When considering free will it become necessary to define terms and determine what free will is? In life, we make decisions in the long and short time that impact us in different ways. Deciding whether these decisions are indicative of free will is paramount when defining free will. We could decide what to eat for dinner, for instance, under a basic understanding of free will this decision would provide enough evidence that our choices are our own.
However, under further review, it becomes clear that several factors limit our decision. We may have preferred to eat something that is out of season or unhealthy, perhaps the meal we wanted was too expensive. Is it possible to call our selection free will if there was a possibility for a more appealing decision? The limits placed on us by our humanity and society clearly challenge the concept of free will or at least unmitigated free will. If we decided as a species that free will was impossible or even unlikely, it would necessitate a change in our ideologies.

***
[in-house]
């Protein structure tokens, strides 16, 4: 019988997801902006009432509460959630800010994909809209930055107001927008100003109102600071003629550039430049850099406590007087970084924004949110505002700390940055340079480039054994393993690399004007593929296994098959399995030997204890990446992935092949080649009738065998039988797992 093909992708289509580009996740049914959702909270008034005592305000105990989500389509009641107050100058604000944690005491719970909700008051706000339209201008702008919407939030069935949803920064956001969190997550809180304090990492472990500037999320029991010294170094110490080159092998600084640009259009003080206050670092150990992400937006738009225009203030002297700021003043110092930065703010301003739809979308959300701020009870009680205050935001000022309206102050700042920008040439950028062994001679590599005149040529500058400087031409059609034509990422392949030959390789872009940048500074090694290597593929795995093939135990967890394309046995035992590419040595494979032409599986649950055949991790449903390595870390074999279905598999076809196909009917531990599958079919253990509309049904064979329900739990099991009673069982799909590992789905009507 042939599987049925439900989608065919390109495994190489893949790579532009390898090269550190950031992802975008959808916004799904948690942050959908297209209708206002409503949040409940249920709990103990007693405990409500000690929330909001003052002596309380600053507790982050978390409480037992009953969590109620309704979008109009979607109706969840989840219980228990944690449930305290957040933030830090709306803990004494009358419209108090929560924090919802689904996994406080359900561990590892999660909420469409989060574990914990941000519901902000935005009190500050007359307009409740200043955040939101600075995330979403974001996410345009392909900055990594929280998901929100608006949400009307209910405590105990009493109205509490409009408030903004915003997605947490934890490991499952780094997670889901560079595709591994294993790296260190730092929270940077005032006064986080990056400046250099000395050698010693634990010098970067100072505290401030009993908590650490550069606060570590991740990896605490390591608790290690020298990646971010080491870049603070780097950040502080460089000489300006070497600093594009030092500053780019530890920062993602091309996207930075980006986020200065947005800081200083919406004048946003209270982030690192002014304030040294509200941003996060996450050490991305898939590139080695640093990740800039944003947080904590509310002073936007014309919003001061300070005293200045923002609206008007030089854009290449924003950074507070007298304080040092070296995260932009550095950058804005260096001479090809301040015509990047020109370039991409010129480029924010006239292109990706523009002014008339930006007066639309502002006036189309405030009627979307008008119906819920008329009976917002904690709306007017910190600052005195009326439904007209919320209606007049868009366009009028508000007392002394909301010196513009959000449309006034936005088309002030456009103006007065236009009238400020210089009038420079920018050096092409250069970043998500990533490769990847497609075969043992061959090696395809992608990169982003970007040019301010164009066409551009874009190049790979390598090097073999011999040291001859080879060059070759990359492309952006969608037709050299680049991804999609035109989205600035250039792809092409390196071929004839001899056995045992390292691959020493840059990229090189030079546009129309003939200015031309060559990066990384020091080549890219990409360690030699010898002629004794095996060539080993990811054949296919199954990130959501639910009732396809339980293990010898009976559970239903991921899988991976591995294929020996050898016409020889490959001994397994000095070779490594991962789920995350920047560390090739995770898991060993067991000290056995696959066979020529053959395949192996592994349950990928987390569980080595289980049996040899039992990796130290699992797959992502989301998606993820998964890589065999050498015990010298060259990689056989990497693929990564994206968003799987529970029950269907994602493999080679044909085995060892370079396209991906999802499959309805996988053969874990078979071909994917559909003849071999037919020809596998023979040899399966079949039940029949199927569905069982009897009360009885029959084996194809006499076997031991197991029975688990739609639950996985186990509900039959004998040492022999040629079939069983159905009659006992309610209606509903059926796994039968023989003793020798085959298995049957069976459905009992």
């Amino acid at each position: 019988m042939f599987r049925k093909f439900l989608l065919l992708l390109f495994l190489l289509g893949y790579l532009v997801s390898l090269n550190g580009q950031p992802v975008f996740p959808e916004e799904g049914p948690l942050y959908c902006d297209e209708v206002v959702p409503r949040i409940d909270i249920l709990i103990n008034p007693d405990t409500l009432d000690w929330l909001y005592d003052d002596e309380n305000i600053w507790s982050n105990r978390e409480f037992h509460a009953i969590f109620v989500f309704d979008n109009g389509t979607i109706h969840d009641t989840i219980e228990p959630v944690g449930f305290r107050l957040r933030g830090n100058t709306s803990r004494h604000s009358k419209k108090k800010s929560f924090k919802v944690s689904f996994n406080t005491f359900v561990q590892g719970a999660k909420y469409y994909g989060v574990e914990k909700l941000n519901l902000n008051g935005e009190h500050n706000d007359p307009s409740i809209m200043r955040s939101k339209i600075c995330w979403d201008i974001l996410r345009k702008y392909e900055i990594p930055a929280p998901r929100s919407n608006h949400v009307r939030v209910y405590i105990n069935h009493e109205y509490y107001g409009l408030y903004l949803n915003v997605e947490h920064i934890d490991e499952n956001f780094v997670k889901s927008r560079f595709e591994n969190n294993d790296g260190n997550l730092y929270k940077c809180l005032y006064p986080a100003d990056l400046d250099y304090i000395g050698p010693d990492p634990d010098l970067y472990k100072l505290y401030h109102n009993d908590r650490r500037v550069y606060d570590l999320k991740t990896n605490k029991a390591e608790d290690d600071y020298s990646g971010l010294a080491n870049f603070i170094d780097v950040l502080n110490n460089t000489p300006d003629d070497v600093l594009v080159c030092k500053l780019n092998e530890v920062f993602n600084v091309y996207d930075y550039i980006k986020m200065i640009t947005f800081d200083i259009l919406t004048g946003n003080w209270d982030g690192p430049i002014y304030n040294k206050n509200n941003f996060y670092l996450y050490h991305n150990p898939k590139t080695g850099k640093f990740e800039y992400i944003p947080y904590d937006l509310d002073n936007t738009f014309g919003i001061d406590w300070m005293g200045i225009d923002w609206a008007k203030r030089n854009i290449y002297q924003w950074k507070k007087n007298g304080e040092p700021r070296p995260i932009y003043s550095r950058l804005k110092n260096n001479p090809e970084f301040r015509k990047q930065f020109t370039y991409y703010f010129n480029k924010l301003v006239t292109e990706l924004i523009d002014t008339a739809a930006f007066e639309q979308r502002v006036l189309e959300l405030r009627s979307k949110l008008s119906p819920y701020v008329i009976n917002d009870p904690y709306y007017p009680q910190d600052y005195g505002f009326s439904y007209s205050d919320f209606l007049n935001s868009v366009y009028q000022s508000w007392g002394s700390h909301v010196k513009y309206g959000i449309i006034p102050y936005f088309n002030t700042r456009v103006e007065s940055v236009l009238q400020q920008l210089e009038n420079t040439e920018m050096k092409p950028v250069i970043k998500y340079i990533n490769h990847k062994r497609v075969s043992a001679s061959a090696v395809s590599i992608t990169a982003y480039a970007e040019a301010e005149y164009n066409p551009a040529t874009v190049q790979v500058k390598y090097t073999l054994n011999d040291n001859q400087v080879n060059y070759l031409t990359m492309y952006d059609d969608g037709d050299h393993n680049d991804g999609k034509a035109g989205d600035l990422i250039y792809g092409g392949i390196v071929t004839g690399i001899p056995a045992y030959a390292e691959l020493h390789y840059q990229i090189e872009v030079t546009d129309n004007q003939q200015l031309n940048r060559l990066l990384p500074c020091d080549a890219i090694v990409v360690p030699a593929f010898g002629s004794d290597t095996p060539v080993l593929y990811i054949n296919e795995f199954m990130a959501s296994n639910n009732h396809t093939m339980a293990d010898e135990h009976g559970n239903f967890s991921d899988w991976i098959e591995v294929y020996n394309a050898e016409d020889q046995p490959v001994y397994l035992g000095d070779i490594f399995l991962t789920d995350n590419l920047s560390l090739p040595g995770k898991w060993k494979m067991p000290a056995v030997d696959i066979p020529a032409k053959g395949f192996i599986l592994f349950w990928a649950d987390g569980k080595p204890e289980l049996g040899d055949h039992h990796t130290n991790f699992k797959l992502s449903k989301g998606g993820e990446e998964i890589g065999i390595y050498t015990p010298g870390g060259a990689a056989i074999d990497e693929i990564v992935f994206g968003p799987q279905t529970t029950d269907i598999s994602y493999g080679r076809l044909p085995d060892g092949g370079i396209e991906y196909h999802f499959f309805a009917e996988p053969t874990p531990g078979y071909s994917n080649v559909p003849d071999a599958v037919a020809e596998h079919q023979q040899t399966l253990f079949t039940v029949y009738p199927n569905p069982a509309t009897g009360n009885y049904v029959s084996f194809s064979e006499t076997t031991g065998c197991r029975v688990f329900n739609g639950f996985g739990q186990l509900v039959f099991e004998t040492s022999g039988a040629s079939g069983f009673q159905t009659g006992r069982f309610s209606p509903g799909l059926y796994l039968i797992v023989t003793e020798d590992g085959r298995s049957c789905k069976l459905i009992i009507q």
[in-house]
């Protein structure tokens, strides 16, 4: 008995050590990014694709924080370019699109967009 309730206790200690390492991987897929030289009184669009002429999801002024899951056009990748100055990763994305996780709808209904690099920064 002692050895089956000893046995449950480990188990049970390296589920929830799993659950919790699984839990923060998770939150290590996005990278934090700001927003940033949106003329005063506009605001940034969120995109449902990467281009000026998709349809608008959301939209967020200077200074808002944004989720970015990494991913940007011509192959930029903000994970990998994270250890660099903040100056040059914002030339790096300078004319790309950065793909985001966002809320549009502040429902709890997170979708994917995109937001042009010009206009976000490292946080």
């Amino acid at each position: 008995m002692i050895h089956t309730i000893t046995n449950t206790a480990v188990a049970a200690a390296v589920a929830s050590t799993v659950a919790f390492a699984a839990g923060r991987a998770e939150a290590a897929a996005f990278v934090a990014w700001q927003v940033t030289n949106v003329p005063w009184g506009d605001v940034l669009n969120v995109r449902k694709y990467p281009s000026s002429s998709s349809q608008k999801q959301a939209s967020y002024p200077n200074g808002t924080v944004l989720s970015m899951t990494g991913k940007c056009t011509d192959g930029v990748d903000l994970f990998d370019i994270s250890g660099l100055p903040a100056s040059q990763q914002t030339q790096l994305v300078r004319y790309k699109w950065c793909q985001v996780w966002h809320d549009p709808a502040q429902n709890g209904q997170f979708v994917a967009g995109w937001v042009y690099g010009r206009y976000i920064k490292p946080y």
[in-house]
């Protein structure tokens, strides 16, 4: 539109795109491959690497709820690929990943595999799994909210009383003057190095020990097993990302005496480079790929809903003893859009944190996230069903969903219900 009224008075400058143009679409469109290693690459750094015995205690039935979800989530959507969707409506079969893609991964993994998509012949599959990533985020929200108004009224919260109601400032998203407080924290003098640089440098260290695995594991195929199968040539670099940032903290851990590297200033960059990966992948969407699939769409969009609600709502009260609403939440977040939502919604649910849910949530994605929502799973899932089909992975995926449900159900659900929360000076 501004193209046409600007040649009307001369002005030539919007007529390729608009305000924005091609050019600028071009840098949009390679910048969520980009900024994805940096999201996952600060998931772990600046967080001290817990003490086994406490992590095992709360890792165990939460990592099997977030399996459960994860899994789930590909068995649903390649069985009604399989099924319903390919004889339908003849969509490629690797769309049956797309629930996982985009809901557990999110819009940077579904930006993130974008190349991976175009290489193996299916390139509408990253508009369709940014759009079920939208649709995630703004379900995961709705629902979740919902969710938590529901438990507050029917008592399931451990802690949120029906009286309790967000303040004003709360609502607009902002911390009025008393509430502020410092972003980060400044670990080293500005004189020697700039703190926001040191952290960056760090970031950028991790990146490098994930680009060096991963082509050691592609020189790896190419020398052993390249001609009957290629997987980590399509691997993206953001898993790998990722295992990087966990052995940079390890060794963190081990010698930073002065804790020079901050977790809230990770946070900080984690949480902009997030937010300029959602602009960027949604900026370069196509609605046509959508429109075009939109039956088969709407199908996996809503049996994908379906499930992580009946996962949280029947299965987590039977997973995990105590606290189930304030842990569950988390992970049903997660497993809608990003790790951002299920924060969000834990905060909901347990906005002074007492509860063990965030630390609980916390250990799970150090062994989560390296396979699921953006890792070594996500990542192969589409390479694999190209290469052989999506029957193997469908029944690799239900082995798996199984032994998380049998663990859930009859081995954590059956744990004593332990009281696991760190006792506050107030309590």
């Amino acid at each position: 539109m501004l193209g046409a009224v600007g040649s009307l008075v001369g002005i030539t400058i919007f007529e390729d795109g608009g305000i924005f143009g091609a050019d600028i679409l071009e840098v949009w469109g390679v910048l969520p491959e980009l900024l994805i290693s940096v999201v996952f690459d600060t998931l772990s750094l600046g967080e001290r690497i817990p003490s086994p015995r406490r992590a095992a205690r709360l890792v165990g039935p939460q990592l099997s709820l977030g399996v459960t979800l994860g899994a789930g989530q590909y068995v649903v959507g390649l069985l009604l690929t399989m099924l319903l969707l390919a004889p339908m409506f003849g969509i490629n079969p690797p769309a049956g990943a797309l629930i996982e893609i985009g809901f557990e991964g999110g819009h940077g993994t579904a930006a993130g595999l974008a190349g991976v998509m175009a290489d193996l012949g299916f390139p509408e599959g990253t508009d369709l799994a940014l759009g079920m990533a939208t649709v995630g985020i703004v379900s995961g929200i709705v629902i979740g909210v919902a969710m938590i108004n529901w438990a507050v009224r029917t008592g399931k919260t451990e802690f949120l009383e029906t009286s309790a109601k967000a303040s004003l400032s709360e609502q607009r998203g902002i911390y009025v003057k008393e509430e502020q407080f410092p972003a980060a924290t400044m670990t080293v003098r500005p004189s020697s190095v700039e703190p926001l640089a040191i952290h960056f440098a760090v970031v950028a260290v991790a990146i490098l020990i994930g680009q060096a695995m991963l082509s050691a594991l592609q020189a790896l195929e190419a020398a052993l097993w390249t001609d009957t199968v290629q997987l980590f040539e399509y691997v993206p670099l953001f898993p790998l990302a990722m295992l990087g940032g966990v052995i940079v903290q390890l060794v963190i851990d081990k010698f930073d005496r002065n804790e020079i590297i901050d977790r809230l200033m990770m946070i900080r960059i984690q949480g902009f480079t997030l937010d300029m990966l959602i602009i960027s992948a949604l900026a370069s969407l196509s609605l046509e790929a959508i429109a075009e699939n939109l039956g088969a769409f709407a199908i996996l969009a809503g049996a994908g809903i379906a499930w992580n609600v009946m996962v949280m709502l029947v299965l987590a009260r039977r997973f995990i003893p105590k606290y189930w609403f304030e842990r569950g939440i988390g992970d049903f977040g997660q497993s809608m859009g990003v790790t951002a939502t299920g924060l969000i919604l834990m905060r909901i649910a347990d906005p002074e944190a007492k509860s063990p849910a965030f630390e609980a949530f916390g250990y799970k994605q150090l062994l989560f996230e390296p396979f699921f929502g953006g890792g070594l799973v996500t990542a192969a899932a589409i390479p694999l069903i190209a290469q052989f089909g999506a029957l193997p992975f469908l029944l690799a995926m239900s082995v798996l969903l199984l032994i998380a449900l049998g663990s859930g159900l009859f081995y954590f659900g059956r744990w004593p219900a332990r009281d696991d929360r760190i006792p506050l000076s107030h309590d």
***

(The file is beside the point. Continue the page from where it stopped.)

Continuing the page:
Complete lack of free will would suggest that our actions as individuals are insignificant. It is possible or even likely that in the larger picture we don’t matter as individuals. No free will would also imply that controlling outcomes is impossible, this would mean that any attempt to improve our lives would be futile.